The abrasive boogey "Souljacker Part I" is the first of three tracks from Souljacker, followed by the unsettling, Latin-imbued "That's Not Really Funny" and the breezy, unabashed love song "Fresh Feeling." "Saturday Morning," an exuberant, straight-ahead rocker, and the laid-back "Love of the Loveless" make the cut from Shootenanny!. "Dirty Girl" is included as well, but in its With Strings: Live at Town Hall form. Five songs appear from the 33-song epic Blinking Lights, highlighted by the insouciant "Losing Streak" and "Hey Man (Now You're Really Living)" and the plaintive, folk-based "Railroad Man," a song tailor-made for the worn LP rasp of E's world-weary voice.

As every music buyer knows, a "best of" collection wouldn't be a "best of" collection without a couple of omissions or inclusions to quibble about. In this case "I Need Some Sleep," which originally appeared on the Shrek 2 soundtrack, should've been placed on Useless Trinkets (I'll get to that album in just a second). Though "I Like Birds" isn't bad, there are superior songs on Daisies that could've replaced it-"Grace Kelly's Blues," "Packing Blankets," "Wooden Nickels," "Ant Farm." But the biggest head-scratcher is how only three tracks make the cut from Electro-Shock Blues, especially when the previously unreleased cover of "Get Ur Freak On" does-a cover of a crappy song is still a crappy song. And how can a previously unreleased song be "essential"? Still, the 23 non-Missy Elliott tracks showcase a solid portion of the best of E's genre-hopping songwriting and give new listeners plenty of reason to invest in the band's past albums.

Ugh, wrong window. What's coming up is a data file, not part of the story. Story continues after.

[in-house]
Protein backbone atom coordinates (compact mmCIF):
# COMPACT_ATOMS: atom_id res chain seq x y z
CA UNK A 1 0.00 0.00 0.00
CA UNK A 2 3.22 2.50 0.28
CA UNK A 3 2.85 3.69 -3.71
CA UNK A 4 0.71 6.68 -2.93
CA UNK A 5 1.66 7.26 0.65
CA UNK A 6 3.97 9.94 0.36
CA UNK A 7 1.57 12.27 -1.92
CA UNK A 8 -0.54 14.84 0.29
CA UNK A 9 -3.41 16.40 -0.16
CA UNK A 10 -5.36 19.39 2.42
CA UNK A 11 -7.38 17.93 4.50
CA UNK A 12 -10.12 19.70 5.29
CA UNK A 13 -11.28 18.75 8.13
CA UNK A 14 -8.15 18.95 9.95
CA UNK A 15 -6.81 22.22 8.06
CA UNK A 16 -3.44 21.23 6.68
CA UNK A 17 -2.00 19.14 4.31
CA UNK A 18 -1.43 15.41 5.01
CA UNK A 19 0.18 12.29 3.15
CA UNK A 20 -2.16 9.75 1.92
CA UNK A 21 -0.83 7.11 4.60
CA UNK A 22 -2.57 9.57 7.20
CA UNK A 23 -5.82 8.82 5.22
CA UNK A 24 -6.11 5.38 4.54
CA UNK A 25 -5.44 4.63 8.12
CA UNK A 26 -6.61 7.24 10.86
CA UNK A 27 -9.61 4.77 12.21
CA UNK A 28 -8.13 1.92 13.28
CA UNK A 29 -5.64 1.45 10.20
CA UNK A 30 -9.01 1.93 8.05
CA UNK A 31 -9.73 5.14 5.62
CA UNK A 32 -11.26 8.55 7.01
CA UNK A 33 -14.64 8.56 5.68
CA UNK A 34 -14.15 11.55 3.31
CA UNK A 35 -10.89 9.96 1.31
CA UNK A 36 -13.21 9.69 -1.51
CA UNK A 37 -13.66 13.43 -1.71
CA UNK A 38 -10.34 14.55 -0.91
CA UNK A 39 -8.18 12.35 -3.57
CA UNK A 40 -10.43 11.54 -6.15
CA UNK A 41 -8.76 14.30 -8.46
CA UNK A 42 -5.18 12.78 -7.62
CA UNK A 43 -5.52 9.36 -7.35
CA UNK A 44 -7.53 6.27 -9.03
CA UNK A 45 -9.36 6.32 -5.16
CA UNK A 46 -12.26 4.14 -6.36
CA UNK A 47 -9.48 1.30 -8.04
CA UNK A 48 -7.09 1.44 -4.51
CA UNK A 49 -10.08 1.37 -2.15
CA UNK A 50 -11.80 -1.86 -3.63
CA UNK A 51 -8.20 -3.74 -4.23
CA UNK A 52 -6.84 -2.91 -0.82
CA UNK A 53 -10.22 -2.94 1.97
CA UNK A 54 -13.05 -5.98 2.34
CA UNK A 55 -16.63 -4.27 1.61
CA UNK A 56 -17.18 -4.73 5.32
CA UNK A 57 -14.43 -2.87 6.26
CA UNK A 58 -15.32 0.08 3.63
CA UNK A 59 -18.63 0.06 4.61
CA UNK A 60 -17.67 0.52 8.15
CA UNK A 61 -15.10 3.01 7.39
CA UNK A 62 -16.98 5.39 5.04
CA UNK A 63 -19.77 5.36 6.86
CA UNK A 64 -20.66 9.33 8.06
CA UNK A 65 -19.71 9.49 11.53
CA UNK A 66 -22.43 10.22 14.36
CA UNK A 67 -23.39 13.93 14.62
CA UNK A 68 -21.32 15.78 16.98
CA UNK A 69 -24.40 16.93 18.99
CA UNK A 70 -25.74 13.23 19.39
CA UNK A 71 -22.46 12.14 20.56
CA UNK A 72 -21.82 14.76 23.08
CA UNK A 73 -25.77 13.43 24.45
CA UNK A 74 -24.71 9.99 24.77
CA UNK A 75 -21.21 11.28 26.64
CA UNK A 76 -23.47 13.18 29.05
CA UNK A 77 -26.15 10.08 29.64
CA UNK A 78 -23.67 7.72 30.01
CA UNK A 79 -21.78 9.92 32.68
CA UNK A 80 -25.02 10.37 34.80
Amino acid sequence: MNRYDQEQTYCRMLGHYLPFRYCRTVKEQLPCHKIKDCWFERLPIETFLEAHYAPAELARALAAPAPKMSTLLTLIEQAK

E and company have plenty to offer long-time fans, too, with the 50-song collection Useless Trinkets: B-Sides, Soundtracks, Rarities, and Unreleased. With so many songs, there are some superfluous tracks to be sure-two alternate versions of "Novocaine for the Soul," a revved up live version of "I Like Birds," a bland alternate version of "Souljacker Part I" to name a few-but the treasure far outweighs the trash. "Mr. E's Beautiful Remix" ups the blues quotient while retaining all the catchiness of the original ("Mr. E's Beautiful Blues"), and tracks like "Rotten World Blues" and "Eyes Down" offer some of the band's finest scuffed up 60's pop. But even more compelling are the spare ballads, particularly "Skywriting," a poetic musing on mortality, and the utterly spellbinding live performances of "Manchester Girl" (BBC) and "Dark Side of the Street," a cover of the James Carr classic, on which E's voice, carrying a moving urgency, blends beautifully with the female harmony.

And as if 74 songs and two albums aren't enough, each album comes with a DVD--Essential with 12 videos and Useless Trinkets with six songs from the band's 2006 Lollapalooza performance.

The albums are certainly one heck of a belated Christmas gift for fans, but they're more than that. They're a testament to Everett's singular talent as a songwriter and a celebration of a band that has continued to produce fresh, vital music when many of their'90s alt-rock contemporaries have long since "sputtered out."

SEE ALSO: www.eelstheband.com

--
Jason Middlekauff
No biographical information is currently available.

See other articles by Jason Middlekauff.